I only had a glimpse of her as she walked past me but she definitely left an impression. She had jet-black eyes, pupils as large as the moon. Her dark skin of her Indian descent brought out those big eyes even more. She had little, but distinct curly black hair tied into a ponytail of whatever there is and her little hand held onto her older brother's as he took her onto the bus.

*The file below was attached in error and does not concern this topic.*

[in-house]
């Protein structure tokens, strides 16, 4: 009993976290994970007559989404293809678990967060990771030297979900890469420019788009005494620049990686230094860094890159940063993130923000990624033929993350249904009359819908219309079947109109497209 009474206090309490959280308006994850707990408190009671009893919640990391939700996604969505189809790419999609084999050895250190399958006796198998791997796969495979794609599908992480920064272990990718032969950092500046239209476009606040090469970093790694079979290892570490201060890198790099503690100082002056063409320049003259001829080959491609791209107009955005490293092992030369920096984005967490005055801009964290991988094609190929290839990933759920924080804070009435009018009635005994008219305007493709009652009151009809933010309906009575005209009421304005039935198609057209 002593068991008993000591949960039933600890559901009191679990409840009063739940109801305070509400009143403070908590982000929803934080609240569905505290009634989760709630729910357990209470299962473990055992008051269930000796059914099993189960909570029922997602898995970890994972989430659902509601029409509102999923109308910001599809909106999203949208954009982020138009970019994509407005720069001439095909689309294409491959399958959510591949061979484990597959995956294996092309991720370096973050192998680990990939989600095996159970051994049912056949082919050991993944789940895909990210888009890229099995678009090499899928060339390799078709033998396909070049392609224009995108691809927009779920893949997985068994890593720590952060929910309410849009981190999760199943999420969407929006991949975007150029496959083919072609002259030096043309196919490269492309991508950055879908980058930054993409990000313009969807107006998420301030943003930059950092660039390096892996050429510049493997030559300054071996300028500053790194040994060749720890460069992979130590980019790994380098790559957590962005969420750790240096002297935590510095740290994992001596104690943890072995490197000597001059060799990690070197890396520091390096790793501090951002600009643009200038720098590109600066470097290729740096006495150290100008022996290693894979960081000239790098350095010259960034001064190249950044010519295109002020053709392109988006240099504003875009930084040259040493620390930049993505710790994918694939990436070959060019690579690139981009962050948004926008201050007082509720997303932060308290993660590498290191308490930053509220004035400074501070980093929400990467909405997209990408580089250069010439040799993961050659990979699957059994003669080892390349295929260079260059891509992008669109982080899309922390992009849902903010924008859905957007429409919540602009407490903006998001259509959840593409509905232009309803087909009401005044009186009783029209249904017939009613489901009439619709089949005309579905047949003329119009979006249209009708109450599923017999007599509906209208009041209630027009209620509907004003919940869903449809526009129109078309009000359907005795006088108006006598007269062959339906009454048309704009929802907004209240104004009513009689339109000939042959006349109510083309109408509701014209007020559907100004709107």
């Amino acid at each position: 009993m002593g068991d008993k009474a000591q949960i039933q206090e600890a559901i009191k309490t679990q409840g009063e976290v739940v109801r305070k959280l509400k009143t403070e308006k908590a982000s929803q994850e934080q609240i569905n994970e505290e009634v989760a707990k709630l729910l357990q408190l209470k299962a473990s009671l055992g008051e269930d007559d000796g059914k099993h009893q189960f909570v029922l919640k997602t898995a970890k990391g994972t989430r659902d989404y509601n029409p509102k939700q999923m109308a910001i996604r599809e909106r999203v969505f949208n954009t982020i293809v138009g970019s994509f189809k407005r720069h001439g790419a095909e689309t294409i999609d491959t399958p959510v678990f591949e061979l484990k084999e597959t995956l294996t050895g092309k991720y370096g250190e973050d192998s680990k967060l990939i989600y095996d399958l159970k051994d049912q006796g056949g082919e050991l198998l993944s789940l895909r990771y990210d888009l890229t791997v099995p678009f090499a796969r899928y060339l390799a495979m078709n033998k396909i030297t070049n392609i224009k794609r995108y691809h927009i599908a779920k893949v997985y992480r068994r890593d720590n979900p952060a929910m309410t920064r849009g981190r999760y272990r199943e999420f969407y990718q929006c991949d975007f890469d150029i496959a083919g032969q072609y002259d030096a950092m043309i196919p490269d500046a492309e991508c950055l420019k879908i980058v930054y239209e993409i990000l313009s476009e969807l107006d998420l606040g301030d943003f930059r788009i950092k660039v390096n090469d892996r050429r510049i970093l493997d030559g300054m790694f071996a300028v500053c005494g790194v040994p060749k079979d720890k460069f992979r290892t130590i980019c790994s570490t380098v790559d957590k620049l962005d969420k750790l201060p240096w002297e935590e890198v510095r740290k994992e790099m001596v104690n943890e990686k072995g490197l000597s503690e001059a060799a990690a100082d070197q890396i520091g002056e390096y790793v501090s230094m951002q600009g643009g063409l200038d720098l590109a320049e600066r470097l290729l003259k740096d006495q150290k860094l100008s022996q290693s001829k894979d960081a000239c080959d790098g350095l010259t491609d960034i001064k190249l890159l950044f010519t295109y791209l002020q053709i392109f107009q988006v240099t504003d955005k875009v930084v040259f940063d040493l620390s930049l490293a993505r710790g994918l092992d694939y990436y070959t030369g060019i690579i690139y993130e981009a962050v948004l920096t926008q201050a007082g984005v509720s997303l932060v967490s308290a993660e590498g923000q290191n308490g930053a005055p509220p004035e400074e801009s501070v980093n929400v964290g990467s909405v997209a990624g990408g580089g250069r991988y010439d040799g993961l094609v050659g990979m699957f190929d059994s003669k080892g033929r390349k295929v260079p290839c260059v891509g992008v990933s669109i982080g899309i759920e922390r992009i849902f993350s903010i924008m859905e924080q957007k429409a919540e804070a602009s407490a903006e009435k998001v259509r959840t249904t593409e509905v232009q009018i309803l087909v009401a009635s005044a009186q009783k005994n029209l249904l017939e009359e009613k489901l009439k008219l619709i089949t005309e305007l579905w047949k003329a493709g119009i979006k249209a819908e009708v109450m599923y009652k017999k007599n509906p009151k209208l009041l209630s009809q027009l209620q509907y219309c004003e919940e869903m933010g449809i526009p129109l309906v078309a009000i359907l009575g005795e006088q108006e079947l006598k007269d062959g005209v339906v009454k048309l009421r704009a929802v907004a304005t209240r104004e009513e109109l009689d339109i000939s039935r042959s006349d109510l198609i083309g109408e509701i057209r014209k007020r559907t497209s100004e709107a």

She had a baby pink jacket on with matching shoes and a bright pink (I shan't use hot pink to describe a child) dress to go with her little backpack which would really fit my wallet and nothing else. And as I pondered for that long split-second, I just prayed that she would retain that innocence as she grows older. That this world will not corrupt her past the point of no return. That years later, she will still hold on to her big brother's hand and find comfort in him. Don't let anyone take that simplicity away from you. The world may try to throw complications and anger at you, but remember that you were once simple in the past, so you then, can be simple too.